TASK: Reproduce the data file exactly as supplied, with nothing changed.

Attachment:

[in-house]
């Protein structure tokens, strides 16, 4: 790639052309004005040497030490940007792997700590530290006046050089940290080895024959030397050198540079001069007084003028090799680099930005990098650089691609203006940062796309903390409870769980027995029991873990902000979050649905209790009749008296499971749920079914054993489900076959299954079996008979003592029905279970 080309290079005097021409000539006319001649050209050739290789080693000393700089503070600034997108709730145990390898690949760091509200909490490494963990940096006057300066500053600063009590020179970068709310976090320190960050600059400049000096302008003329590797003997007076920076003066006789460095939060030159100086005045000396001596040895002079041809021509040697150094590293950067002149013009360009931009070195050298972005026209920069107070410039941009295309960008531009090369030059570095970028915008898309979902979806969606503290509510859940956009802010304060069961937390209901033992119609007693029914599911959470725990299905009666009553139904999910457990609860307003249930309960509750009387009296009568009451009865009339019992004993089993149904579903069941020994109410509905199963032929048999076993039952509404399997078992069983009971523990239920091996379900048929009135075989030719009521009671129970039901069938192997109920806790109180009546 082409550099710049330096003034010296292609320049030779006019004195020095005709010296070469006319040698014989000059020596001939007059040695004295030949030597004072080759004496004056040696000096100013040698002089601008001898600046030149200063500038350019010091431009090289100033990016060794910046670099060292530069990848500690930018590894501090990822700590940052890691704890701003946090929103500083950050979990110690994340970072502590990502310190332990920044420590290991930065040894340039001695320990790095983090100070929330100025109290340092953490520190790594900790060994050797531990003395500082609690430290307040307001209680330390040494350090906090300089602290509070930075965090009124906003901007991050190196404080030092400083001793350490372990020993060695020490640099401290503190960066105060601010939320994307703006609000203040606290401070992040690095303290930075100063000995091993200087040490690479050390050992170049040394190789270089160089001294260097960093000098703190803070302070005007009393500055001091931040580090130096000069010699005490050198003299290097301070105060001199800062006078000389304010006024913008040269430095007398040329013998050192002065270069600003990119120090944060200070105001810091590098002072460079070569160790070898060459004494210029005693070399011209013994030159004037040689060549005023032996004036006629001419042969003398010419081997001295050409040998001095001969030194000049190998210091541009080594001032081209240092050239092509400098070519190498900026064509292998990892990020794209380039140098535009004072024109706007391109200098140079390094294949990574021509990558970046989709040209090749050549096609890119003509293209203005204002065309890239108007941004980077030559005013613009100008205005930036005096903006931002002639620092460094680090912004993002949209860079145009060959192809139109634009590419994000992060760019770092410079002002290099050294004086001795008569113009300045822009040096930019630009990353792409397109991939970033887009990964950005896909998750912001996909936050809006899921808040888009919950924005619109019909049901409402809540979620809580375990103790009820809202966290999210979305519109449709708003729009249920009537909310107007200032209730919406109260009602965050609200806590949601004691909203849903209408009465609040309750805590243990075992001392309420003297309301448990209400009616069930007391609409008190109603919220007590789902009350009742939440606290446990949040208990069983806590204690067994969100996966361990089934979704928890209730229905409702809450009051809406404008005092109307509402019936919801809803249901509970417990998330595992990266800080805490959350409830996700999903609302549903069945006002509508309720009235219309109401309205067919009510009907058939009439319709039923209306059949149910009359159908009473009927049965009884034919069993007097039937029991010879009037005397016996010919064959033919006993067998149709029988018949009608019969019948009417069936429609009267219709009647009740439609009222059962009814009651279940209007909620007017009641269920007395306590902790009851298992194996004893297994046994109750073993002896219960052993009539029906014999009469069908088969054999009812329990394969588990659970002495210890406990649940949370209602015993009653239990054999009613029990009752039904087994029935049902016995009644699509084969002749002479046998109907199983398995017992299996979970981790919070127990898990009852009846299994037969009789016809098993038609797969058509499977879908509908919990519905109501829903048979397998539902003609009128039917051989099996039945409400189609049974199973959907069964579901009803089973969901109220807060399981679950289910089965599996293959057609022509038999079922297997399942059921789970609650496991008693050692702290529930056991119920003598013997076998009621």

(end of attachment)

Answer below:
[in-house]
């Protein structure tokens, strides 16, 4: 790639052309004005040497030490940007792997700590530290006046050089940290080895024959030397050198540079001069007084003028090799680099930005990098650089691609203006940062796309903390409870769980027995029991873990902000979050649905209790009749008296499971749920079914054993489900076959299954079996008979003592029905279970 080309290079005097021409000539006319001649050209050739290789080693000393700089503070600034997108709730145990390898690949760091509200909490490494963990940096006057300066500053600063009590020179970068709310976090320190960050600059400049000096302008003329590797003997007076920076003066006789460095939060030159100086005045000396001596040895002079041809021509040697150094590293950067002149013009360009931009070195050298972005026209920069107070410039941009295309960008531009090369030059570095970028915008898309979902979806969606503290509510859940956009802010304060069961937390209901033992119609007693029914599911959470725990299905009666009553139904999910457990609860307003249930309960509750009387009296009568009451009865009339019992004993089993149904579903069941020994109410509905199963032929048999076993039952509404399997078992069983009971523990239920091996379900048929009135075989030719009521009671129970039901069938192997109920806790109180009546 082409550099710049330096003034010296292609320049030779006019004195020095005709010296070469006319040698014989000059020596001939007059040695004295030949030597004072080759004496004056040696000096100013040698002089601008001898600046030149200063500038350019010091431009090289100033990016060794910046670099060292530069990848500690930018590894501090990822700590940052890691704890701003946090929103500083950050979990110690994340970072502590990502310190332990920044420590290991930065040894340039001695320990790095983090100070929330100025109290340092953490520190790594900790060994050797531990003395500082609690430290307040307001209680330390040494350090906090300089602290509070930075965090009124906003901007991050190196404080030092400083001793350490372990020993060695020490640099401290503190960066105060601010939320994307703006609000203040606290401070992040690095303290930075100063000995091993200087040490690479050390050992170049040394190789270089160089001294260097960093000098703190803070302070005007009393500055001091931040580090130096000069010699005490050198003299290097301070105060001199800062006078000389304010006024913008040269430095007398040329013998050192002065270069600003990119120090944060200070105001810091590098002072460079070569160790070898060459004494210029005693070399011209013994030159004037040689060549005023032996004036006629001419042969003398010419081997001295050409040998001095001969030194000049190998210091541009080594001032081209240092050239092509400098070519190498900026064509292998990892990020794209380039140098535009004072024109706007391109200098140079390094294949990574021509990558970046989709040209090749050549096609890119003509293209203005204002065309890239108007941004980077030559005013613009100008205005930036005096903006931002002639620092460094680090912004993002949209860079145009060959192809139109634009590419994000992060760019770092410079002002290099050294004086001795008569113009300045822009040096930019630009990353792409397109991939970033887009990964950005896909998750912001996909936050809006899921808040888009919950924005619109019909049901409402809540979620809580375990103790009820809202966290999210979305519109449709708003729009249920009537909310107007200032209730919406109260009602965050609200806590949601004691909203849903209408009465609040309750805590243990075992001392309420003297309301448990209400009616069930007391609409008190109603919220007590789902009350009742939440606290446990949040208990069983806590204690067994969100996966361990089934979704928890209730229905409702809450009051809406404008005092109307509402019936919801809803249901509970417990998330595992990266800080805490959350409830996700999903609302549903069945006002509508309720009235219309109401309205067919009510009907058939009439319709039923209306059949149910009359159908009473009927049965009884034919069993007097039937029991010879009037005397016996010919064959033919006993067998149709029988018949009608019969019948009417069936429609009267219709009647009740439609009222059962009814009651279940209007909620007017009641269920007395306590902790009851298992194996004893297994046994109750073993002896219960052993009539029906014999009469069908088969054999009812329990394969588990659970002495210890406990649940949370209602015993009653239990054999009613029990009752039904087994029935049902016995009644699509084969002749002479046998109907199983398995017992299996979970981790919070127990898990009852009846299994037969009789016809098993038609797969058509499977879908509908919990519905109501829903048979397998539902003609009128039917051989099996039945409400189609049974199973959907069964579901009803089973969901109220807060399981679950289910089965599996293959057609022509038999079922297997399942059921789970609650496991008693050692702290529930056991119920003598013997076998009621």